Falling trees and limbs cause millions of dollars in damage each year. Windstorms, such as hurricanes, are a leading cause of such damage. Some trees are more prone to storm damage than others. A shallow-rooted tree growing in soft soil can easily topple onto a building in strong winds. A tree’s roots also can become weakened after heavy rains, elevating the risk. Have an arborist check trees to assess their resistance to storm damage.


Report property damage to your insurance agent or company representative immediately after a severe weather event or other natural disaster and make temporary repairs to prevent further damage. For information about filing an insurance claim after a natural disaster, contact your insurance agent or insurance company.


  • Cracks in the trunk or major limbs
  • Hollow and decayed trees
  • Trees that look one-sided or lean significantly
  • Branches hanging over the building near the roof
  • Limbs in contact with power lines
  • Mushrooms growing from the bark, indicating a decayed or weakened stem
  • V-shaped forks rather than U-shaped ones. V-shaped are more likely to split
  • Crossing branches that rub or interfere with one another

Good pruning can prevent many problems. Prompt removal of diseased, damaged, or dead plant parts helps limit the spread of harmful insects and disease, as well as reduce the possibility of future storm damage.


  • Check local tree regulations prior to pruning or tree removal.
  • Avoid pruning branches flush to the trunk. Doing so removes not only the limb but also some of the trunk wood, exposing the plant to decay or insect damage.
  • Begin pruning by making a cut partway through the bottom of any limb to be trimmed, a few inches from the trunk. Then, cut through the limb just above the first cut. This ensures when the limb falls, it will not tear off a long strip of bark on the way down.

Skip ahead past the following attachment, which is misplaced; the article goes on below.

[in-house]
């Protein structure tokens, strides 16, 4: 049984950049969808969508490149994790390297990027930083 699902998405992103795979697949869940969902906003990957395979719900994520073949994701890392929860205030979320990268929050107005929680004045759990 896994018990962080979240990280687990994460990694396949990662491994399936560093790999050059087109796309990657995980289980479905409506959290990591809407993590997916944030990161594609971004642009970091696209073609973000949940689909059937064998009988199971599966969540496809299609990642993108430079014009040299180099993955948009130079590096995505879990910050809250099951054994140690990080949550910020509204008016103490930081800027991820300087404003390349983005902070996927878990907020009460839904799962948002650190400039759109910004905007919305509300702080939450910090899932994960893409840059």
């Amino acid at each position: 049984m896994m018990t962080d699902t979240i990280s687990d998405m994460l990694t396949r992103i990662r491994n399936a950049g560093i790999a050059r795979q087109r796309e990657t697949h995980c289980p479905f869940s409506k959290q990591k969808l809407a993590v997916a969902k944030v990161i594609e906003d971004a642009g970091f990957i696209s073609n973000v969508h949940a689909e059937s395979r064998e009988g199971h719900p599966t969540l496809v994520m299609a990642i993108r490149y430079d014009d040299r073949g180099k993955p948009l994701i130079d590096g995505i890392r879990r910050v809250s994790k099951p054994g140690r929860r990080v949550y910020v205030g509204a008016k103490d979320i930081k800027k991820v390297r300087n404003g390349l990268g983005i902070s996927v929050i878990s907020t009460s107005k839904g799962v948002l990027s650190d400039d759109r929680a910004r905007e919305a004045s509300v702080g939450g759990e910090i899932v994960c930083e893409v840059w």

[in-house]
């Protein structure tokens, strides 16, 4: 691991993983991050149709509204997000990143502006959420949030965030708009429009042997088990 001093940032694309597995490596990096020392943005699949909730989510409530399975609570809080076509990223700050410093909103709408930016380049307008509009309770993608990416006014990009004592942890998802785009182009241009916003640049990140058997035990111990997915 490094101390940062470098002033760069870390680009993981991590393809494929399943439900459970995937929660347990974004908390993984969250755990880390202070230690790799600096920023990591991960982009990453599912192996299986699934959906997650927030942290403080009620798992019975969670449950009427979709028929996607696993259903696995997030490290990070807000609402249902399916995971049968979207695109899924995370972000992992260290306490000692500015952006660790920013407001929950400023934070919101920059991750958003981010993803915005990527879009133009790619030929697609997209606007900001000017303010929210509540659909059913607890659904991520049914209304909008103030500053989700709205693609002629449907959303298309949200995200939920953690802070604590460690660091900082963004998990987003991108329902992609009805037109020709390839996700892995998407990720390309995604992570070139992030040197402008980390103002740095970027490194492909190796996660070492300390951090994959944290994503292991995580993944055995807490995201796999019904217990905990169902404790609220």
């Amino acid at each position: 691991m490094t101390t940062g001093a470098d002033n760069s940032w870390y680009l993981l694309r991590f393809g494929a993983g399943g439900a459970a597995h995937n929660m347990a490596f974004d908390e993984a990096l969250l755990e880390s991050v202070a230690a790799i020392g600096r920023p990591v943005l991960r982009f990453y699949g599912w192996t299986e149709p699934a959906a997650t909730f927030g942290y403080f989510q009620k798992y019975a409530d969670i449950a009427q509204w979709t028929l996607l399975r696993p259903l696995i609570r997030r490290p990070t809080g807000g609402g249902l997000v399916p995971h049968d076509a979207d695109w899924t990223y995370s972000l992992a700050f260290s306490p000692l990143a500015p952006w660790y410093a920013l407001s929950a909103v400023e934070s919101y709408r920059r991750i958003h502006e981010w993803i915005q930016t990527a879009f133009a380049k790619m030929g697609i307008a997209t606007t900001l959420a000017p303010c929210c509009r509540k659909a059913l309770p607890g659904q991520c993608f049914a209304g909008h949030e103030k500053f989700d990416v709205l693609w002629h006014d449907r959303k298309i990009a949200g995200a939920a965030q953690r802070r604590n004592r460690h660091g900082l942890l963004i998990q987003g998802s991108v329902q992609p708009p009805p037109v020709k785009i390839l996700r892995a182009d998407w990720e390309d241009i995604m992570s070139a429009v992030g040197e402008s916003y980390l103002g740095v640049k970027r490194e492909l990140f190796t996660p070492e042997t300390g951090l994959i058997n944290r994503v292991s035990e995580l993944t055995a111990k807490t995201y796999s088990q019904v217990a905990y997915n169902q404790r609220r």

• Finish by cutting off the few inches sticking out from the trunk. Be sure to leave the “branch collar,” the swollen area of trunk tissue that forms around the base of a branch. This protects the main trunk from damage.


  • In general, it is best to reset only smaller trees, since larger trees will be weakened and may fall again.
  • Weakened sections of trees and shrubbery can easily be blown around during a high winds; causing extensive damage to structures, knocking down utility lines and blocking roads and drains.
  • Cut weak branches that could easily be thrown against a structure during high winds. Also, reduce the chances of branches becoming weak by trimming branches more than 5 ft. long. Remove Spanish moss growing on limbs.
  • Remove branches hanging over a structure.
  • Contact the local utility company to trim away any limbs close to utility lines that could potentially pull down lines or even entire poles. It is important to never touch a wire while trimming.
  • Decide what to do with tree stumps.
    • If you are going to leave them or have someone grind them, cut the stump off flush with the ground.
    • If you plan to remove them, leave 4 ft. of stump standing.
    • Removal will be cheaper and easier if stumps can be pulled out instead of dug out.